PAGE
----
Marital Histories, Gender, and Financial Security in Late Mid-Life: Evidence from Four Cohorts in the Health and Retirement Study
Marital status is an established predictor of financial well-being in later life, with continuously married people enjoying considerable economic benefits that accumulate over the life course, contrasting sharply with the economic vulnerabilities faced by divorced, widowed, or never-married individuals. Although prior work suggests that marital histories—including the number and sequencing of past and present unions and dissolutions—have become more complex for more recent cohorts, the economic ramifications of this demographic shift are unclear. Further, how shifts away from continuous marriage will impact women’s financial security in later life is unknown. Using data from the Health and Retirement Study, we examine cohort and gender variation in the relationship between elaborated marital history measures and financial security at ages 51-56, when wealth and earnings are at or near lifetime peaks. We examine three financial measures (negative, zero, and positive wealth; positive wealth levels; earnings) that capture distinct components of financial security as individuals approach retirement.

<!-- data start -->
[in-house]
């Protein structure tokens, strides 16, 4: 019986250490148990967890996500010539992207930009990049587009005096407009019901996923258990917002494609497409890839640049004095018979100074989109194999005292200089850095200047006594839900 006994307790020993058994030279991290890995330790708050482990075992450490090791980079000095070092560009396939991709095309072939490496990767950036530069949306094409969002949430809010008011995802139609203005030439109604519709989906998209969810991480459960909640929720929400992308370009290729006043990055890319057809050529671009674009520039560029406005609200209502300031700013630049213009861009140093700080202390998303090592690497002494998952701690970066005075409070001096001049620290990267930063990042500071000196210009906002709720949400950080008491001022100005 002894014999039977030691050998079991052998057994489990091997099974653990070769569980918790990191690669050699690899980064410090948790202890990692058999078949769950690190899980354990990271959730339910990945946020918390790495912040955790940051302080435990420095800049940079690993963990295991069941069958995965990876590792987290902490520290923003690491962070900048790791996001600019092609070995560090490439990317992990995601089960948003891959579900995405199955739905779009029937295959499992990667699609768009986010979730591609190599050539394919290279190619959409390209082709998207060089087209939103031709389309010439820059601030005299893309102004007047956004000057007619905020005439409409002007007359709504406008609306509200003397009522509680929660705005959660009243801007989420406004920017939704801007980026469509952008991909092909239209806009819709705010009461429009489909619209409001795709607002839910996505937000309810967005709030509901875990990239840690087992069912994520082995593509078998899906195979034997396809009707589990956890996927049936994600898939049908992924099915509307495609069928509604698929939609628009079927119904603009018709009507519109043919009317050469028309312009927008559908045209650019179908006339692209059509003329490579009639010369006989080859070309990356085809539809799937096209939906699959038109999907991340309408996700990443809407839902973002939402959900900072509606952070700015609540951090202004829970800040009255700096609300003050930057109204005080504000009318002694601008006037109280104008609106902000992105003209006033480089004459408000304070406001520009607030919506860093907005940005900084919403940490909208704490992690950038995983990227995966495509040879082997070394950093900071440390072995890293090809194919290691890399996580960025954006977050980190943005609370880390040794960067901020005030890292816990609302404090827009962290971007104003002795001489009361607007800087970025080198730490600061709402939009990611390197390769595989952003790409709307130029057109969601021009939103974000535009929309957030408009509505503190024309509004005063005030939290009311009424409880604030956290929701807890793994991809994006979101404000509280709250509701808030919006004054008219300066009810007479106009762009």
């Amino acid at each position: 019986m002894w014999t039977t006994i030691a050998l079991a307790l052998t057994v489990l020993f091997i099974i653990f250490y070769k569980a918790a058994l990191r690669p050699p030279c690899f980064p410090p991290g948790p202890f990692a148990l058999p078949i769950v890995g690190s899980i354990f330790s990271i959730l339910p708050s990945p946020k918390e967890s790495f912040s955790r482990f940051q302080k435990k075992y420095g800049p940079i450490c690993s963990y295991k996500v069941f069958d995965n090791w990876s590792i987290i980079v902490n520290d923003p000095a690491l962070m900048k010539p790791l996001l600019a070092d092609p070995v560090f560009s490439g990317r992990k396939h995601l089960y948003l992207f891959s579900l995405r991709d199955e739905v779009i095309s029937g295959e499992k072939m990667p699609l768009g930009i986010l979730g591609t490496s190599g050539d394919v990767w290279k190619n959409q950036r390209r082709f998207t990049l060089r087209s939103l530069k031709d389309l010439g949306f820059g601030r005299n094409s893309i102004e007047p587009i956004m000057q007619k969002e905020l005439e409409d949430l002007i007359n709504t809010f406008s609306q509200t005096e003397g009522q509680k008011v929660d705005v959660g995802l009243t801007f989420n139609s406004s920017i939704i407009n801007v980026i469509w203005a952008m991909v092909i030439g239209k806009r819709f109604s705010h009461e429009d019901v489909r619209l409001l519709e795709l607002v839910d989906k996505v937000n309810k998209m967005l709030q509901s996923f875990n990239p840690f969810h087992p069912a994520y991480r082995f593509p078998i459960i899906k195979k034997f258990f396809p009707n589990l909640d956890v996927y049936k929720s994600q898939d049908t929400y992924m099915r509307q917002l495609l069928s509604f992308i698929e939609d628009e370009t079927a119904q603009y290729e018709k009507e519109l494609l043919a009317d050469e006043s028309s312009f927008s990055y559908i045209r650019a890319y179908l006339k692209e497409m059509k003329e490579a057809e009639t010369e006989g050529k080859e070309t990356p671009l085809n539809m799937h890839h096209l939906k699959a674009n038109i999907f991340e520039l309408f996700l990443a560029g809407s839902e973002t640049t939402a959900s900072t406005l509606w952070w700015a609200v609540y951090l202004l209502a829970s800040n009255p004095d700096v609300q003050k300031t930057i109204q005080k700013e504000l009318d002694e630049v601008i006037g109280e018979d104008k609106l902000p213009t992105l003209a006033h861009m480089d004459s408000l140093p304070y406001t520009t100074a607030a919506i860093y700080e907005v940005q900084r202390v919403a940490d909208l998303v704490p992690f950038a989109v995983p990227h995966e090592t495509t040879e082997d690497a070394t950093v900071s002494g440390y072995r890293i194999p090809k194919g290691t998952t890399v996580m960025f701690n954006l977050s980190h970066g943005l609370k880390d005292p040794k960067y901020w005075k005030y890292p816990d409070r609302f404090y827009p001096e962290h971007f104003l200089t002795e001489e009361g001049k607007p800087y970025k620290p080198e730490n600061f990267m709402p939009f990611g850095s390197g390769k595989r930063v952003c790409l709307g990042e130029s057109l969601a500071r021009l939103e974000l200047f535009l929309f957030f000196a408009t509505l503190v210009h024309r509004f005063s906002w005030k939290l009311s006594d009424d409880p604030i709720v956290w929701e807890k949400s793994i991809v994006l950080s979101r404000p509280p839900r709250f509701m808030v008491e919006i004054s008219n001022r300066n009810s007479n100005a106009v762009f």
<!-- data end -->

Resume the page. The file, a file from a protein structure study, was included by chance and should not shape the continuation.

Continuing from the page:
The paper found that:
- Middle Baby Boomers born in the mid- to late-1950s differ from older cohorts born in the mid- to late-1930s by both marital history and financial security measures.
- Middle Baby Boomers are more likely to have negative wealth (i.e. debt) or zero wealth, and those who have positive wealth have lower levels of wealth. On the other hand, Middle Baby Boomers working full-time have higher earnings than earlier cohorts, especially women.
- More recent cohorts are less likely to be continuously married than previous cohorts.
- The relationship between marital history and financial security depends on whether wealth or earnings is examined. Specifically, the economic benefits of continuous marriage are more pronounced for wealth than earnings.
The policy implications of the findings are:
- Social Security policy changes might consider the increasing complexity in marital histories of more recent cohorts.
- Greater attention can be paid to two growing segments of adults in late mid-life: those with zero wealth and those in debt, who are approaching retirement in a particularly precarious position. They are more likely to rely on Social Security and may be particularly adversely affected if proposed benefit cuts were enacted.